Of course, the prepublication frenzy of Twitter fantasy and fury about this essay, which exploded in early January, is Exhibit A for why nobody wants to speak openly. Before the piece was even finished, let alone published, people were calling me “pro-rape,” “human scum,” a “harridan,” a “monster out of Stephen King’s ‘IT,’?” a “ghoul,” a “bitch,” and a “garbage person”—all because of a rumor that I was planning to name the creator of the so-called Shitty Media Men list. The Twitter feminist Jessica Valenti called this prospect “profoundly shitty” and “incredibly dangerous” without having read a single word of my piece. Other tweets were more direct: “man if katie roiphe actually publishes that article she can consider her career over.” “Katie Roiphe can suck my dick.” With this level of thought policing, who in their right mind would try to say anything even mildly provocative or original? 

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In the early Eighties, Andy King, the coach of the Seawolves, a swim club in Danville, California, instructed Debra Denithorne, aged twelve, to do doubles — to practice in the morning and the afternoon. King told Denithorne’s parents that he saw in her the potential to receive a college scholarship, and even to compete in the Olympics. Tall swimmers have an advantage in the water, and by the time Denithorne turned thirteen, she was five foot eight. She dropped soccer and a religious group to spend more time at the pool.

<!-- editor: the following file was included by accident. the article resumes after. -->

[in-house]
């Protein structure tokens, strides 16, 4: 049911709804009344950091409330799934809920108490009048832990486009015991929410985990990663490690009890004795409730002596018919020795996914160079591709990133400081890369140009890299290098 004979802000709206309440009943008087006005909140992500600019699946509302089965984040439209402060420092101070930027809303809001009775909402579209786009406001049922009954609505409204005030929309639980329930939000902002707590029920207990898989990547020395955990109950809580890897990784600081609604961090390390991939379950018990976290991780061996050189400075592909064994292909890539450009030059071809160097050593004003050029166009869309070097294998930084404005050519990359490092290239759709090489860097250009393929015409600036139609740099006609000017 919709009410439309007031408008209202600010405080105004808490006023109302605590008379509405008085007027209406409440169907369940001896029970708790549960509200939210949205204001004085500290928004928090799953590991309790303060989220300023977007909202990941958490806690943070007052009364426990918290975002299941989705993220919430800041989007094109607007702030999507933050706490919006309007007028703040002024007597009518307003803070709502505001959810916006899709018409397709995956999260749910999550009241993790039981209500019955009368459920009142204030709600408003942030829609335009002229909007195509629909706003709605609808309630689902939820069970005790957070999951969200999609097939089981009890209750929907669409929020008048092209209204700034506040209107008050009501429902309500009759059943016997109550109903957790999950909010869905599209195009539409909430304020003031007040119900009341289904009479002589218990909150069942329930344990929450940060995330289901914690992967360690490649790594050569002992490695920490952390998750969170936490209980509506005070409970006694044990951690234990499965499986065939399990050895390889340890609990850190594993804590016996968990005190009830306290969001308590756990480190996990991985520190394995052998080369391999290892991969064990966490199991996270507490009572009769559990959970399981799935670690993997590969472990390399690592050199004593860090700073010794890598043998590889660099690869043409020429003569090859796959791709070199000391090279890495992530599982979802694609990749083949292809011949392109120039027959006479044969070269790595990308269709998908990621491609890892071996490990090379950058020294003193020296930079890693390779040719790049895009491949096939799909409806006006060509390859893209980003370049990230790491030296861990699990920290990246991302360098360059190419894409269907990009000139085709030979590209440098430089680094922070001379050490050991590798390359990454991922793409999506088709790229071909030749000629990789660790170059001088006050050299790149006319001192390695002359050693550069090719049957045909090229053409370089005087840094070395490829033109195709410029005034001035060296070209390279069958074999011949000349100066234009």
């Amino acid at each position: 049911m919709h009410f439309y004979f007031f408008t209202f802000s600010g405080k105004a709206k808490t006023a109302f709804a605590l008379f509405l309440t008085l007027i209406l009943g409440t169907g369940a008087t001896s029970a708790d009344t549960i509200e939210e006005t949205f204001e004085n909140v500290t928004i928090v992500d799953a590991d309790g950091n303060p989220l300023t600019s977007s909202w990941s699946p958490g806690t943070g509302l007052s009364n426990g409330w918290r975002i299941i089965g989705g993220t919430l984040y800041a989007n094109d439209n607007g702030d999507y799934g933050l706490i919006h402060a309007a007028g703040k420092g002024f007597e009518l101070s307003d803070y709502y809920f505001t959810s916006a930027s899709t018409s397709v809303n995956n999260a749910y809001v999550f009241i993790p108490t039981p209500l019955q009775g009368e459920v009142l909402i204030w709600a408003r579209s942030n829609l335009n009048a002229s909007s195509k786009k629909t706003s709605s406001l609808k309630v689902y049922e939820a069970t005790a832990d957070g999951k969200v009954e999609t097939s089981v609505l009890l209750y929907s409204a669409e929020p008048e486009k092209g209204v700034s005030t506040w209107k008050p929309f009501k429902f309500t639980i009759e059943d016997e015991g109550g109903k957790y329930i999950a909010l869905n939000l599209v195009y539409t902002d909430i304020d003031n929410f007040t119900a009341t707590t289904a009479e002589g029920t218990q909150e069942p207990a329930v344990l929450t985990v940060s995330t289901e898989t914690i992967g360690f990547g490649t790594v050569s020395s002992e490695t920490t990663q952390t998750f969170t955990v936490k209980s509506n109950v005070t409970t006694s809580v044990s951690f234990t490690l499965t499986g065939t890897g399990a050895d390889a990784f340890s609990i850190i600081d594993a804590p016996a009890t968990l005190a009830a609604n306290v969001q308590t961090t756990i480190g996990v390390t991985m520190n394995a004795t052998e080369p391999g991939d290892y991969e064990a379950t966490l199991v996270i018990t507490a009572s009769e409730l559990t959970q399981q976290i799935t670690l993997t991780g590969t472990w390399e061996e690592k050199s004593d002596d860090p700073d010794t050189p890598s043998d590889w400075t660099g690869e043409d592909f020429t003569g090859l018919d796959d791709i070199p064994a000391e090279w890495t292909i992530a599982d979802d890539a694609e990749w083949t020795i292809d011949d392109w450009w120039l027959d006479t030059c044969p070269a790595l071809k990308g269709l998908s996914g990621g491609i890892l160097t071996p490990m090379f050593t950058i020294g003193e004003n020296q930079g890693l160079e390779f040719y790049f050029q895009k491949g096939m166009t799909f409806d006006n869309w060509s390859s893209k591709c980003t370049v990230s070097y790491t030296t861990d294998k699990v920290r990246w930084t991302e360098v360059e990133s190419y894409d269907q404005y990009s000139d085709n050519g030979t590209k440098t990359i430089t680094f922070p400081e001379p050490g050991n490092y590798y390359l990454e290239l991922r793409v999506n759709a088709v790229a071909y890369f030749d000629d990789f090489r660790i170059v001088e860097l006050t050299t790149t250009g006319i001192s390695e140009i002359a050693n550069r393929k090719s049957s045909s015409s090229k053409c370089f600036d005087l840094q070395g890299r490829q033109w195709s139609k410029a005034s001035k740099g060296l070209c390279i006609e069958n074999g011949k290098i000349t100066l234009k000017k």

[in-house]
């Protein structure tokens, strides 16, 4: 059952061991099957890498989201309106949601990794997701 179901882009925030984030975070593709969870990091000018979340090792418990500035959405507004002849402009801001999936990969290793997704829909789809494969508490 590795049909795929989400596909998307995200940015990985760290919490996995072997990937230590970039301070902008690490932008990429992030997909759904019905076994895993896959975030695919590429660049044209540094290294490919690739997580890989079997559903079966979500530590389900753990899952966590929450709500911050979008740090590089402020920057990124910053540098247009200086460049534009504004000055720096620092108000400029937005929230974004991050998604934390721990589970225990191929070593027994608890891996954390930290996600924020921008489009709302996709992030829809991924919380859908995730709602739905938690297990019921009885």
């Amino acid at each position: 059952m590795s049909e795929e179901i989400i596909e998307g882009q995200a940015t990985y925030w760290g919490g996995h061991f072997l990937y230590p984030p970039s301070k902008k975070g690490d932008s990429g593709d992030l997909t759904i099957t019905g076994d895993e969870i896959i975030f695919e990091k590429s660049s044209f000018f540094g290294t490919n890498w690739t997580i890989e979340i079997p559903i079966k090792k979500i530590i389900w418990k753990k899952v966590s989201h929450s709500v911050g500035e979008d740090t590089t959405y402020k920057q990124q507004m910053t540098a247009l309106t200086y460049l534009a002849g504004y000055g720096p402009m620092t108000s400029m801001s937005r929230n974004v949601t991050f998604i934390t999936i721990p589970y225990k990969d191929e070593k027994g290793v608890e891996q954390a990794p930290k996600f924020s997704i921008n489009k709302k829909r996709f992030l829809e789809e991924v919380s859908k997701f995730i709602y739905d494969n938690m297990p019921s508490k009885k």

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After losing their savings in the stock market crash of 2008, seniors Barb and Chuck find seasonal employment at Amazon fulfillment centers.

Days after the Columbine shootings in 1999 that Eric Holder called for “regulations in how people interact on the Internet‚”:

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The 63 percent drop in Brazil’s birth rate between 1960 and 2000 was due in part to soap operas.

US president Donald Trump, who once said it “doesn’t matter” what journalists write about him if he has a “piece of ass” that is “young,” blamed the press coverage of the abuse allegations on the White House communications director, whom Trump has reportedly called a “piece of tail” and asked to steam a pair of pants he was wearing.

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"Gun owners have long been the hypochondriacs of American politics. Over the past twenty years, the gun-rights movement has won just about every battle it has fought; states have passed at least a hundred laws loosening gun restrictions since President Obama took office. Yet the National Rifle Association has continued to insist that government confiscation of privately owned firearms is nigh. The NRA’s alarmism helped maintain an active membership, but the strategy was risky: sooner or later, gun guys might have realized that they’d been had. Then came the shootings at a movie theater in Aurora, Colorado, and at Sandy Hook Elementary School in Newtown, Connecticut, followed swiftly by the nightmare the NRA had been promising for decades: a dedicated push at every level of government for new gun laws. The gun-rights movement was now that most insufferable of species: a hypochondriac taken suddenly, seriously ill."